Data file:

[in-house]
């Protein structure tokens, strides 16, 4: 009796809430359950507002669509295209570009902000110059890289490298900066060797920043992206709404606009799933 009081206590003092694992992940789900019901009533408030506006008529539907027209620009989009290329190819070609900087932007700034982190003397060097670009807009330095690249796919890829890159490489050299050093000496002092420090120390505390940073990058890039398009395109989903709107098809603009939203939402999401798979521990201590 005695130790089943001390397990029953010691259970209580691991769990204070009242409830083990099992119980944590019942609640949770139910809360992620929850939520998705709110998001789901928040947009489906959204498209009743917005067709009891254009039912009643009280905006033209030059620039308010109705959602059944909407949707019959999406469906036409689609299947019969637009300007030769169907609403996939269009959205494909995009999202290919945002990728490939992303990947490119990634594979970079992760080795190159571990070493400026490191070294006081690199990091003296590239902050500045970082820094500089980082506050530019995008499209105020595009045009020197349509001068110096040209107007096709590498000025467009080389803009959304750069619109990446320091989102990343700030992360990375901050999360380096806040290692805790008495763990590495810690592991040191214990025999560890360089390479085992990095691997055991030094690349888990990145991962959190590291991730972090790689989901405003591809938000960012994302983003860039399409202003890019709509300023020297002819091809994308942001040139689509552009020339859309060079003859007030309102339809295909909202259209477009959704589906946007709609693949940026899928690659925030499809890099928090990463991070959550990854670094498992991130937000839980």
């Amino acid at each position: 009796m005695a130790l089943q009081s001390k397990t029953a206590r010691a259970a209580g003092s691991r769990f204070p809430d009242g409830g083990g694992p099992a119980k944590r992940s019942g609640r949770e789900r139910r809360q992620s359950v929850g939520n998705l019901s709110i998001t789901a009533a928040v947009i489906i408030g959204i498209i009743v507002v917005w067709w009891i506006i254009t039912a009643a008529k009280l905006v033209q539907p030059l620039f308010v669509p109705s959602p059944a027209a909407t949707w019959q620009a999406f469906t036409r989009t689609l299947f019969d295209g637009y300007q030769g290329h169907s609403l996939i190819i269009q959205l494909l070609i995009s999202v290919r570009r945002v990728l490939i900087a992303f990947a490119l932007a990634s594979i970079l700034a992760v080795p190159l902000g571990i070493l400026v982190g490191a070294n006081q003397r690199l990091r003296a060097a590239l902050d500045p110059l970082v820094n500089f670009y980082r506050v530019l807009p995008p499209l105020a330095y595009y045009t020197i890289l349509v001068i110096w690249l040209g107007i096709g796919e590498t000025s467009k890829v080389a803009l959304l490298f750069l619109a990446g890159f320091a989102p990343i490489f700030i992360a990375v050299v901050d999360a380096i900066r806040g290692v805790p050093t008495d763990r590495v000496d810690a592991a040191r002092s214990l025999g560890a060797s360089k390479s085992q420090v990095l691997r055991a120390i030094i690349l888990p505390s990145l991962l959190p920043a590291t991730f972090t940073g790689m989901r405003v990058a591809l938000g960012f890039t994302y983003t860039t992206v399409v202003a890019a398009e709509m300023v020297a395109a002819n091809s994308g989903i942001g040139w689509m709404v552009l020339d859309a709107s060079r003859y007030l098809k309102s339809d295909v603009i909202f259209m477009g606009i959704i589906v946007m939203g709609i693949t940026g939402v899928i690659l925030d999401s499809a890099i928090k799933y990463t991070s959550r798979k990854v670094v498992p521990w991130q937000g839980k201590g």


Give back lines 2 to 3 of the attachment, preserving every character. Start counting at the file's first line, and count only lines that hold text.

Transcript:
């Protein structure tokens, strides 16, 4: 009796809430359950507002669509295209570009902000110059890289490298900066060797920043992206709404606009799933 009081206590003092694992992940789900019901009533408030506006008529539907027209620009989009290329190819070609900087932007700034982190003397060097670009807009330095690249796919890829890159490489050299050093000496002092420090120390505390940073990058890039398009395109989903709107098809603009939203939402999401798979521990201590 005695130790089943001390397990029953010691259970209580691991769990204070009242409830083990099992119980944590019942609640949770139910809360992620929850939520998705709110998001789901928040947009489906959204498209009743917005067709009891254009039912009643009280905006033209030059620039308010109705959602059944909407949707019959999406469906036409689609299947019969637009300007030769169907609403996939269009959205494909995009999202290919945002990728490939992303990947490119990634594979970079992760080795190159571990070493400026490191070294006081690199990091003296590239902050500045970082820094500089980082506050530019995008499209105020595009045009020197349509001068110096040209107007096709590498000025467009080389803009959304750069619109990446320091989102990343700030992360990375901050999360380096806040290692805790008495763990590495810690592991040191214990025999560890360089390479085992990095691997055991030094690349888990990145991962959190590291991730972090790689989901405003591809938000960012994302983003860039399409202003890019709509300023020297002819091809994308942001040139689509552009020339859309060079003859007030309102339809295909909202259209477009959704589906946007709609693949940026899928690659925030499809890099928090990463991070959550990854670094498992991130937000839980």
């Amino acid at each position: 009796m005695a130790l089943q009081s001390k397990t029953a206590r010691a259970a209580g003092s691991r769990f204070p809430d009242g409830g083990g694992p099992a119980k944590r992940s019942g609640r949770e789900r139910r809360q992620s359950v929850g939520n998705l019901s709110i998001t789901a009533a928040v947009i489906i408030g959204i498209i009743v507002v917005w067709w009891i506006i254009t039912a009643a008529k009280l905006v033209q539907p030059l620039f308010v669509p109705s959602p059944a027209a909407t949707w019959q620009a999406f469906t036409r989009t689609l299947f019969d295209g637009y300007q030769g290329h169907s609403l996939i190819i269009q959205l494909l070609i995009s999202v290919r570009r945002v990728l490939i900087a992303f990947a490119l932007a990634s594979i970079l700034a992760v080795p190159l902000g571990i070493l400026v982190g490191a070294n006081q003397r690199l990091r003296a060097a590239l902050d500045p110059l970082v820094n500089f670009y980082r506050v530019l807009p995008p499209l105020a330095y595009y045009t020197i890289l349509v001068i110096w690249l040209g107007i096709g796919e590498t000025s467009k890829v080389a803009l959304l490298f750069l619109a990446g890159f320091a989102p990343i490489f700030i992360a990375v050299v901050d999360a380096i900066r806040g290692v805790p050093t008495d763990r590495v000496d810690a592991a040191r002092s214990l025999g560890a060797s360089k390479s085992q420090v990095l691997r055991a120390i030094i690349l888990p505390s990145l991962l959190p920043a590291t991730f972090t940073g790689m989901r405003v990058a591809l938000g960012f890039t994302y983003t860039t992206v399409v202003a890019a398009e709509m300023v020297a395109a002819n091809s994308g989903i942001g040139w689509m709404v552009l020339d859309a709107s060079r003859y007030l098809k309102s339809d295909v603009i909202f259209m477009g606009i959704i589906v946007m939203g709609i693949t940026g939402v899928i690659l925030d999401s499809a890099i928090k799933y990463t991070s959550r798979k990854v670094v498992p521990w991130q937000g839980k201590g």